Likewise, allow the ministry to be a friend to the individual. Sympathize with the friend of the ministry and pray for them and their personal needs. Ask them if there is anything you could pray about for them and offer to pray with them. Send get well or sympathy cards as well as celebratory cards for birthdays, anniversary, and accomplishments. Visit with the friend of the ministry on a regular basis and make sure the visits are in good times and bad. Be sure the ministry really gets to know the friend of the ministry. Know their family members, know their personal hobbies and interests, know what is important to them and where their heart is.
Maintaining a Friend of the Ministry - Again, continue the friend of the ministry suggestions above but also consider additional activities.
Thank the friend of the ministry and ask others important to the ministry to thank them such as a ministry founder, president, or other respected donors. Make your appreciation known both publicly and privately and seek to have others outside the ministry recognize the friend of the ministry for their generosity and commitment.
Provide them with special premium gifts to acknowledge their donation and provide a certificate of appreciation or engraved plaque. When considering these activities, be sure to take note if the friend has other plaques, certificates of appreciation, or newspaper clippings displayed in their home or office. If it appears unlikely that the friend would display the personal sign of appreciation, instead consider including their name on a giving tree or donor plaque in your lobby.
Become involved in the friend's circle of influence and meet others connected to the friend who may also have an interest in the ministry. Request that they host a table at an annual banquet or special event or ask them to host a reception in their home and invite others that the ministry may otherwise never have contact with. In this way you are asking them to help you raise money. As the relationship grows, the ministry may want to request that they join your board of trustees or a special advisory board.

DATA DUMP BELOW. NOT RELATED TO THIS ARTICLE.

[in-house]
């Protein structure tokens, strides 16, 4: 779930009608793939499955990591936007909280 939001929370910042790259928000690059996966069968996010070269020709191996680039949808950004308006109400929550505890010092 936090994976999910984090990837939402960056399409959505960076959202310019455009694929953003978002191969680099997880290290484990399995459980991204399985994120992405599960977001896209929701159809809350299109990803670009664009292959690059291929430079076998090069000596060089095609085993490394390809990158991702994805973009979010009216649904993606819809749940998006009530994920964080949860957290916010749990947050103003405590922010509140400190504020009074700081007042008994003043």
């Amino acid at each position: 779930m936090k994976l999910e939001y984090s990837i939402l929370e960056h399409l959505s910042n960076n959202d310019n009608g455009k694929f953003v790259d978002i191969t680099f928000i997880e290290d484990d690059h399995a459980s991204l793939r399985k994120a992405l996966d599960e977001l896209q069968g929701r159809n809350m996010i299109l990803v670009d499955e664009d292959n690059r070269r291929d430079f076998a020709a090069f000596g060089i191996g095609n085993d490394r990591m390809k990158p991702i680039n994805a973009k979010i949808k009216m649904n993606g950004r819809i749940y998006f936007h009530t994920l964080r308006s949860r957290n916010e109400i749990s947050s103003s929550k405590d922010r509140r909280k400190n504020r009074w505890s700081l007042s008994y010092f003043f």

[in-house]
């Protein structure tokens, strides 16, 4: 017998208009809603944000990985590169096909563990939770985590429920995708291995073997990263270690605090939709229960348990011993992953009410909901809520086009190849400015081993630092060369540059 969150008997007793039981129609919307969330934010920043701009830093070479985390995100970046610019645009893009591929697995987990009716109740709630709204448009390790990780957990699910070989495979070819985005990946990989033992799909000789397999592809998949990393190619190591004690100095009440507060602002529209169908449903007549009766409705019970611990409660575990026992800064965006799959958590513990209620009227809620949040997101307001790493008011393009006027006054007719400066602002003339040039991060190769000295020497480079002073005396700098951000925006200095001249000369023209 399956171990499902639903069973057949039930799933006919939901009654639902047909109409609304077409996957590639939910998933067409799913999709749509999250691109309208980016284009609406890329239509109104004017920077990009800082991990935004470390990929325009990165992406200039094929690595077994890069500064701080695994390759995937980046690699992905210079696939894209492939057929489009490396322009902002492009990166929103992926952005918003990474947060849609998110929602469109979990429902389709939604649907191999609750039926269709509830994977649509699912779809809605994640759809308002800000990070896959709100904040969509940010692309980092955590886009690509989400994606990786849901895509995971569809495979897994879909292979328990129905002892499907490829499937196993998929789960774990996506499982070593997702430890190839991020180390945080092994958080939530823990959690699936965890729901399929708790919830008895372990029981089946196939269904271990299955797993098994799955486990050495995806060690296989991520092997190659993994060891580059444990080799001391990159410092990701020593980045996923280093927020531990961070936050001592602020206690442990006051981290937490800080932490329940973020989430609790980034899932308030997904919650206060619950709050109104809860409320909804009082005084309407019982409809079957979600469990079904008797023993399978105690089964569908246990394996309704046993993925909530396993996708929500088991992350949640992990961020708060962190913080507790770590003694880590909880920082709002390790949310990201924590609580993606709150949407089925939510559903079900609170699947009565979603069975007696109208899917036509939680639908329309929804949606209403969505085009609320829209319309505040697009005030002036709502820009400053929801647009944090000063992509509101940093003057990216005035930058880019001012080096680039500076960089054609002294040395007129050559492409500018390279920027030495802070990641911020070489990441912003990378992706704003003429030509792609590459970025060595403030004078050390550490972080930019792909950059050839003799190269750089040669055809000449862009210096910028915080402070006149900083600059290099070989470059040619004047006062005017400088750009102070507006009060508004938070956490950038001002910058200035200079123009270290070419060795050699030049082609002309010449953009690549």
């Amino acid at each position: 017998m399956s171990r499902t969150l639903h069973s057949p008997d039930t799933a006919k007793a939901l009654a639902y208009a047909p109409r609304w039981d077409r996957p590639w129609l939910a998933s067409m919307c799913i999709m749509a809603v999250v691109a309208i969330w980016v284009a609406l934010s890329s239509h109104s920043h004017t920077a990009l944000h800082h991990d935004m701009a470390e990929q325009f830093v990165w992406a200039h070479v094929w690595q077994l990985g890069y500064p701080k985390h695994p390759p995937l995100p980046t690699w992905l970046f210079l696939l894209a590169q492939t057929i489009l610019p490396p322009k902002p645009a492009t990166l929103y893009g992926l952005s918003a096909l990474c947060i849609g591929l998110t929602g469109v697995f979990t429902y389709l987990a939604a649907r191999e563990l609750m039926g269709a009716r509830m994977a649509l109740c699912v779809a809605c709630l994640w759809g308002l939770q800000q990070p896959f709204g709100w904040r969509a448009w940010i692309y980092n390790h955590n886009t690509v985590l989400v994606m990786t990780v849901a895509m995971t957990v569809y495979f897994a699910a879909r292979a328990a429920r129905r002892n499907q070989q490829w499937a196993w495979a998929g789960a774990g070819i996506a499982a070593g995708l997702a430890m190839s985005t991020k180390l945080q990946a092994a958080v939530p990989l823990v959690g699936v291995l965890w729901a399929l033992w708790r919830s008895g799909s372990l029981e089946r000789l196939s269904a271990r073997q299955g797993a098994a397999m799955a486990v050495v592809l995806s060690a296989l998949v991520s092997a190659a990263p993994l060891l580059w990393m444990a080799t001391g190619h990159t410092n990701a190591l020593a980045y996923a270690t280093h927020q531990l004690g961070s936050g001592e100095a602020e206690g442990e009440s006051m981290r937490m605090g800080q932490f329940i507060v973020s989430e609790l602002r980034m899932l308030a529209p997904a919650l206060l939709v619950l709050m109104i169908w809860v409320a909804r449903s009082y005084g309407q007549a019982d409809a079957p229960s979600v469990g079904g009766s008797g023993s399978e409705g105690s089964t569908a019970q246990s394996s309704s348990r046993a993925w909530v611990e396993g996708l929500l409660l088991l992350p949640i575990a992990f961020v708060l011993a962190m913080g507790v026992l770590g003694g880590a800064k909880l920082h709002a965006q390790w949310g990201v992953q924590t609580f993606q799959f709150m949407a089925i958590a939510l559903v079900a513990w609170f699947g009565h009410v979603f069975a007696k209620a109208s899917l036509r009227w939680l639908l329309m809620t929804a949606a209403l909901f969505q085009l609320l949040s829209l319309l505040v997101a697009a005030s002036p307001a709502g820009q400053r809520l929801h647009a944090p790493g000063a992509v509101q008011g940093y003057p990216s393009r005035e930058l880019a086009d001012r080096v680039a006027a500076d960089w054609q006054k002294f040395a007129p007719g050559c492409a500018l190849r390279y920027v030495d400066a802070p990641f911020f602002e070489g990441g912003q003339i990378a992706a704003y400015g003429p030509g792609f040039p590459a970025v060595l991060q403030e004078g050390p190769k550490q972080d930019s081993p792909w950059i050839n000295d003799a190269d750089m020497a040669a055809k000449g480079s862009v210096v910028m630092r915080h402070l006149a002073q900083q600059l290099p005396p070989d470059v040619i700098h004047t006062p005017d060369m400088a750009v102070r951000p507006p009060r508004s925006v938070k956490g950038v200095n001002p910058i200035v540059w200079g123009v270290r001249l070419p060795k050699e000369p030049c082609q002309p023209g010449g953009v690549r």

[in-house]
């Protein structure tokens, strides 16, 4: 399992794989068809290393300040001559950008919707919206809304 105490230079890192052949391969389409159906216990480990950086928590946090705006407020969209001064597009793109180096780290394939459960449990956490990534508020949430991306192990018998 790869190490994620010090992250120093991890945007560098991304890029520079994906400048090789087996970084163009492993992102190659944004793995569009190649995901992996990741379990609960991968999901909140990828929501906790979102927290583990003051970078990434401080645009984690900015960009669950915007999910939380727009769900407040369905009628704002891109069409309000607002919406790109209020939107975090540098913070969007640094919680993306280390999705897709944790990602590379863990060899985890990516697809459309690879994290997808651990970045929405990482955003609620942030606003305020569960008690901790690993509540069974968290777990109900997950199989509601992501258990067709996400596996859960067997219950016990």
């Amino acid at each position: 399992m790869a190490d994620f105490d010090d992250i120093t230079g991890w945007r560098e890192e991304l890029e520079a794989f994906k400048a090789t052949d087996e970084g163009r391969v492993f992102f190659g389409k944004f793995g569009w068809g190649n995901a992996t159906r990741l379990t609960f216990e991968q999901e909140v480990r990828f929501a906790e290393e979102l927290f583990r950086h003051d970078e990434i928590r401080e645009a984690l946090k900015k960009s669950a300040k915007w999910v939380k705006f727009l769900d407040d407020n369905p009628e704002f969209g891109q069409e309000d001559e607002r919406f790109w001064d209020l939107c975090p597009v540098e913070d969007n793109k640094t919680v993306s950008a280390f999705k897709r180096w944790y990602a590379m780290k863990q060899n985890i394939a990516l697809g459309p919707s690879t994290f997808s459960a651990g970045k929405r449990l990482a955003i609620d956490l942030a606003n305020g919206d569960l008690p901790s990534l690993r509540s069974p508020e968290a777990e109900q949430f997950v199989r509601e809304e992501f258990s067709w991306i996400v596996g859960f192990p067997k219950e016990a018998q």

Continue to request gifts from the friend on a regular basis but be sure these are always personal requests and not requests from a newsletter or mailing. The friend should be removed from your general appeals and should now be communicated with as the friend and confidant they have become. Have a separate newsletter that goes to an exclusive list of friends that does not contain a request but does keep them up to date on ministry activities.
Growing genuine friends of the ministry is an investment in the ministry that will pay huge dividends well into the future. The more involved the ministry becomes in the lives of these close friends and they, likewise, become involved as a friend of the ministry, the more profitable this relationship will become for both parties. The purpose and heart of this development process is so important to the success of growing friends as a development strategy. With a shared passion in Christ as the foundation of the friendship; building trust, respect, and confidence through mutuality and friendship, the friendship with the ministry as well as your personal friendship, will flourish.
Dr. Jeffrey J. Rodman is a Certified Fund Raising Executive (CFRE) and a Certified Grants Specialist (CGS). He is an experienced grantwriter, fundraiser, and nonprofit executive, who operates Here-4-You Christian Grant Consulting and Church Grant Writing providing consultation for grant writing to Christian ministries and Churches worldwide. Jeffrey received his BS and his M.Ed. from George Mason University and his PhD in Religion from Christian Bible College in NC.
Jeffrey supervises a team of writers, researchers, editors, and administrative staff in providing consultation for grant proposal writing, nonprofit development, and fundraising in almost every state and a dozen foreign countries and has worked on proposals to Federal, State, and Local government as well as to Foundations, Civic groups, and many others. He has written 100's proposals, secured millions of dollars in funding, and maintains a funding rate of nearly 80%.